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History of Motorola

Last night, Jodi and I watched Night at the Museum 2: Battle of the Smithsonian. I wasn't sure about the prospect of watching it despite having enjoyed the first one. I saw a couple negative reviews of people saying the humor was too silly. I didn't get that impression at all in the movie. It's a family movie, for sure, so there is a little slapstick humor that was intended to make the kids roll on the floor, but for the most part they did a fine job of incorporating humor that was fun for everyone. I thoroughly enjoyed what I saw of it.

We started the movie about 10:00 PM and after finishing a 57-hour week at work, my fatigue got the best of me. I only saw about an hour of the movie and then proceeded to wake up near the end when the music is getting all climactic and loud. I started to watch again, but upon seeing Jodi snoozing beside me, I decided to ignore the screen so that we could retry where we dozed off and finish the movie together at another time.

With the movie over and the credits rolling, I felt safe to watch while I tried to find the strength to get off the couch and start the task of getting ready for bed. They showed a little clip alongside the credits of a young man they had showed earlier in the movie. His mother was calling him down to dinner or something and he says, "In a minute!" The mother then calls him by his whole name as mothers often do when becoming impatient with their children. The joke is that earlier in the movie Ben Stiller's character finds himself transported into the famous black and white photo of the sailor kissing the nurse in the middle of the street in Times Square. During this brief stint of running around in the black and white street scene, he drops his elaborate cell phone and a young sailor, this kid I mentioned during the credits, picks it up. During the short credits scene, the young man is tinkering with the phone (which appears to be a Blackberry or a similar PDA style phone) and his mother, becoming impatient, calls out, "Joey Motorola, you get down here this instant!"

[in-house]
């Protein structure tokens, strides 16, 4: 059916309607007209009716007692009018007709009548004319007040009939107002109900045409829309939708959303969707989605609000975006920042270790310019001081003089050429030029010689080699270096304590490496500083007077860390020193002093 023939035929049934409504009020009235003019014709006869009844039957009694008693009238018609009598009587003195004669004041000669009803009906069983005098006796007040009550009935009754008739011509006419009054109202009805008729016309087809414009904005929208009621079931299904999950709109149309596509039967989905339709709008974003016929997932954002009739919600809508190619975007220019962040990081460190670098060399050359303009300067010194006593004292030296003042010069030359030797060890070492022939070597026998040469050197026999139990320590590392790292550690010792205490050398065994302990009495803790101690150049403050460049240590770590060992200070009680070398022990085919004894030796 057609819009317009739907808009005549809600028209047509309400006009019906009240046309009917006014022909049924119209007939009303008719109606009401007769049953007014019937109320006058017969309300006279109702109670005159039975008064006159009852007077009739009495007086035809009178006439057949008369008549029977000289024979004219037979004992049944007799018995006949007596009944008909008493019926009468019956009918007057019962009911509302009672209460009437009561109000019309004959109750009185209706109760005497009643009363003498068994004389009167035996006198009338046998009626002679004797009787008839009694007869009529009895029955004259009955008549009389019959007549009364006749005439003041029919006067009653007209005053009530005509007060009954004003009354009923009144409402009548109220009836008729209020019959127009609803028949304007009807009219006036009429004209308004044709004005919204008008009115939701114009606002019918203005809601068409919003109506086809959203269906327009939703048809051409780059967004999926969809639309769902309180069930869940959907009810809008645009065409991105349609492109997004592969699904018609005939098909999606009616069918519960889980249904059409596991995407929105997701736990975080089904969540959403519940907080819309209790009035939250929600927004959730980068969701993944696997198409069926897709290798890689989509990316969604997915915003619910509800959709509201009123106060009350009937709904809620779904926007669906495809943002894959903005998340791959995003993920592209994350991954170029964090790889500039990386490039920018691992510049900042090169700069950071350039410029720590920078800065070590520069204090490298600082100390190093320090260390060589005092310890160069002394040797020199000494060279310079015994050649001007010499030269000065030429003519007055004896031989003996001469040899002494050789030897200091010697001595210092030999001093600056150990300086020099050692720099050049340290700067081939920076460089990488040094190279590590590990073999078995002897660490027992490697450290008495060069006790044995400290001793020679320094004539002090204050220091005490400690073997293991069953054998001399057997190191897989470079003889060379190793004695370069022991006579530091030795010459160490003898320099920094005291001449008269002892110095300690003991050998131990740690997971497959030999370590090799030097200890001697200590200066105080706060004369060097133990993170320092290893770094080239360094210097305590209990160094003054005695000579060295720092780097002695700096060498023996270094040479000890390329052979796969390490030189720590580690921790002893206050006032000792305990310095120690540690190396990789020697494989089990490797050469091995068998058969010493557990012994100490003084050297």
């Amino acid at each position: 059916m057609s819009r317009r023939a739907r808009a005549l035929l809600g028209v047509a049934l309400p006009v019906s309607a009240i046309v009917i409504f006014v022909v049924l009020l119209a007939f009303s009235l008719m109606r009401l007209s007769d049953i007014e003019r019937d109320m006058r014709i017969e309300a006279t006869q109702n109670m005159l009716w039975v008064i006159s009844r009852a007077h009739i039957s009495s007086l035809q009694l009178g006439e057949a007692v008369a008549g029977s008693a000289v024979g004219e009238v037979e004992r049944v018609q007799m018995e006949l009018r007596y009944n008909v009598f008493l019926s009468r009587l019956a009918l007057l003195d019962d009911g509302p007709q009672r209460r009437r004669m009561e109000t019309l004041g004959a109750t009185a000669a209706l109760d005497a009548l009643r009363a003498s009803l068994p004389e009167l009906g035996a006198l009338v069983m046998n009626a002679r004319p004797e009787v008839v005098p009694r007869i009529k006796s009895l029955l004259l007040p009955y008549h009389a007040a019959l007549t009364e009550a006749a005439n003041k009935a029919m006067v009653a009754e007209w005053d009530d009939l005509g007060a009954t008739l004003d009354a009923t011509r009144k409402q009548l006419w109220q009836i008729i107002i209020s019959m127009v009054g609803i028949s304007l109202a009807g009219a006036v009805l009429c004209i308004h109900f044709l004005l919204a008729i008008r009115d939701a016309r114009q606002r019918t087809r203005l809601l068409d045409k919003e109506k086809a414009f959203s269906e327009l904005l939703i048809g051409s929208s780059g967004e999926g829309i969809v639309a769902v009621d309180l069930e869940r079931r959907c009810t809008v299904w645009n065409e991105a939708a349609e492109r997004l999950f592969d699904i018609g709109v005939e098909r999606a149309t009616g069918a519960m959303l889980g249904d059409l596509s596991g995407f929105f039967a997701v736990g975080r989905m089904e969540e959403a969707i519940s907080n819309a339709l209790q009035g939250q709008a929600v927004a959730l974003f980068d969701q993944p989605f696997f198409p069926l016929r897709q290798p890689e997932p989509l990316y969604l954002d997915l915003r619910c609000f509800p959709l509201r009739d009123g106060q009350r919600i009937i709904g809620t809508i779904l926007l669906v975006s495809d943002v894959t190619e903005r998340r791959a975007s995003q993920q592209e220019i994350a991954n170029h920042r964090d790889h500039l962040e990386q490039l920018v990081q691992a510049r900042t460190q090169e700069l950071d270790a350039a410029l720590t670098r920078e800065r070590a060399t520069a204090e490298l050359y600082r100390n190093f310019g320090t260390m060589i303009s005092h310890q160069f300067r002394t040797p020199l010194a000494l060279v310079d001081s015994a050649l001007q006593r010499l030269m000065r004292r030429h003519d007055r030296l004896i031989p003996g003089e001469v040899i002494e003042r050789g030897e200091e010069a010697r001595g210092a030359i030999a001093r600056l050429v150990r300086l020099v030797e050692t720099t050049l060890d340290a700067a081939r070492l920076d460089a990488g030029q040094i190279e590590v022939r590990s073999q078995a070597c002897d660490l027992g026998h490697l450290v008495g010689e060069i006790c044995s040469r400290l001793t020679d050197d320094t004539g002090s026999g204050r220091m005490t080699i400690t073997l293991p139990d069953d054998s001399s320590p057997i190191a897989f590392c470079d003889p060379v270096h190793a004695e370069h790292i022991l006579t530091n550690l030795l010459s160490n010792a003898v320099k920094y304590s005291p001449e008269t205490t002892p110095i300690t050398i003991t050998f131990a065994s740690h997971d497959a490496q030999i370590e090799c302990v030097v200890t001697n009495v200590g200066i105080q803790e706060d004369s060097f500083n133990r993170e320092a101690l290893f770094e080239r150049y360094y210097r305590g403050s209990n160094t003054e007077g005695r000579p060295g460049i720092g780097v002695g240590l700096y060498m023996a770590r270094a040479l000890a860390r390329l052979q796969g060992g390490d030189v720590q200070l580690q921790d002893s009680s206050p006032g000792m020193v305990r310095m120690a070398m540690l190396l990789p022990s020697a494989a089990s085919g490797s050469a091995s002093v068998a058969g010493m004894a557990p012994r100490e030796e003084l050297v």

I might have found this funny, but I already knew enough history to know that the name Motorola didn't come from it's creator's surname. This aside, the joke would've still failed in its attempt to humor me for the time discrepancy. The famous photo, as shown here, that the main character gets transported into was taken at the end of World War II, more specifically on Victory over Japan day, August 14, 1945. From what I knew of Motorola, the company, it had emerged out of the Great Depression which took place after the stock market crashed in 1929.

I did some research and found that Motorola became one of the largest electronics companies in the United States, but like most companies, they had a very humble beginning. The company started in 1928 as Galvin Manufacturing Company. They made a product called a battery eliminator. Most home radios were designed to run off of battery power. The battery eliminator converted the radio to allow it to be plugged into a home's AC outlet. The company started to flop when the market crashed and people stopped buying anything that wasn't an absolute necessity. That's when the owner, Paul Galvin, began talking to engineers at a radio parts company who shared space within the same Chicago manufacturing facility as they. They formed a group who designed the first radio for an automobile in 1930.